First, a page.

They carried all they could bear, and then some, including a silent awe for the terrible power of the things they carried. And in the end, of course, a true war story is never about war. It’s about sunlight. It’s about the special way that dawn spreads out on a river when you know you must cross the river and march into the mountains and do things you are afraid to do. It’s about love and memory. It’s about sorrow. It’s about sisters who never write back and people who never listen. ― Tim O’Brien
In the summer we’d race up the stairs, taking them two by two. Back then we were fearless; we never held on to the railing and our feet rarely touched the ground. They called us sisters, told me always that I was a photocopy of you — down to the bone-white skin and the thicket that was your hair. When we cried, which was never, our lips paled down to blue. When we shouted, which was often, our face was flush and hot. I wrote my first poem, a haiku, when I was seven, and in it I likened your voice to thunder. Women on the verge, we colored outside the lines, ripped up the book and made new ones. We were of the difficult variety, our stock and trade were words and how we could use them. Who needed a scalpel? Give us a book and we’d carve out your still-beating heart. Deliver us a pencil and we’d burn your house to the ground. You spoke, I wrote, we ruined.
They tell us we’re strong. Our words made us a fortress and we spent the great part of our lives in construction for we had a lot to protect. But in the end it was me who realized that while we conquered and vanquished, while we were women people always remembered because we shone perhaps too bright, we were always alone. And what we carried was the massacre that we’d left behind. Dragging the carcasses of our former lives behind us. Bearing the burden of those we tried to love on our backs.
Sometimes I want to go back. All the way. Back to when my knees knocked and I wrote about a sky that would never be blue.
Fast forward to another sun, another beach, another year in passing. A storm threatened, and the sun plunged into the waves which had begun to blacken. You asked me if I wanted to leave, to go back inside, into the hotel, back to New York and I said, not yet. In a small voice I wondered why we were always in the business of leaving. In my head I wondered if I drank too much. A week later you drove cross-country and years later you became a woman who impressively lunched, while I gave up the sauce, preferring the desert. We’re from the desert, you see. We like the heat. We carried the memories of all that had come before. The bricks of our fortress encased our ankles like shackles.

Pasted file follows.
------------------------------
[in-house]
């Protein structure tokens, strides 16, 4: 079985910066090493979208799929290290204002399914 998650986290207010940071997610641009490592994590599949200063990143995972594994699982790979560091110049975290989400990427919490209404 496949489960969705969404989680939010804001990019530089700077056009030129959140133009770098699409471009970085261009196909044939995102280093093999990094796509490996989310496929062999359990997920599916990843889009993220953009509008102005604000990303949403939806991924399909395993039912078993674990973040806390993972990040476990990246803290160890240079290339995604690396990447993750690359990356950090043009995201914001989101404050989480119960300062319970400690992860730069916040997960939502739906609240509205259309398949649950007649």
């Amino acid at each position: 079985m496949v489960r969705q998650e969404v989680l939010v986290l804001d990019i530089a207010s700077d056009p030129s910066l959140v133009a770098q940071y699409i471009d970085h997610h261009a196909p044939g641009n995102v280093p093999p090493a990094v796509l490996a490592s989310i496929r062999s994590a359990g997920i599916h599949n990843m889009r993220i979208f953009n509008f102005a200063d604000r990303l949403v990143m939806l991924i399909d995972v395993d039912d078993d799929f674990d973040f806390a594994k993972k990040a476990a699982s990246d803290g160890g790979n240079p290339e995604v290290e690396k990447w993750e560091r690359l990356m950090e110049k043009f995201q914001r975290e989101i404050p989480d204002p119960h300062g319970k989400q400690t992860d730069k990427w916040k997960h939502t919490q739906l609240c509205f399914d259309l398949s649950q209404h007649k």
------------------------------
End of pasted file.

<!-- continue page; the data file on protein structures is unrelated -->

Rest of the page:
Sometimes I wonder if you think about going back. Or whether you regret any of it. Do you think about it at all? Or is the weight of what you’d done too much to bear?
Years later in Malibu we sped through all the flashing lights because the power had gone out. I took a photo of you standing on a pile of wet rocks and you asked that I delete it because you lead an edited life. You asked me what I wanted to do next — because you can do anything, that’s the strange thing about you — and I said I didn’t know. Both of us carried the weight of our options.
This time it’s winter. The bone-white skin becomes a body chilled down to bone. In front of a fire we speak in half sentences, knowing that the other could easily fill in the blanks. You tell me that we’re going to have a time. Quietly I laugh and consider the word time, how it’s something that we never gain, only lose, and I think to myself that we had our time. Both of us now have to carry the weight of the hours that follow.
Today, I sit in Frankie’s 457, quietly savoring a lunch alone. I wonder if you could see me now. If you could see how I’m using words to build a kingdom where everyone could gather. And all we’d care about is the here, the now, and the love behind the words we share. And the fact that the only weight is from one another as we buoy ourselves up, carry us to our new home, our new life.
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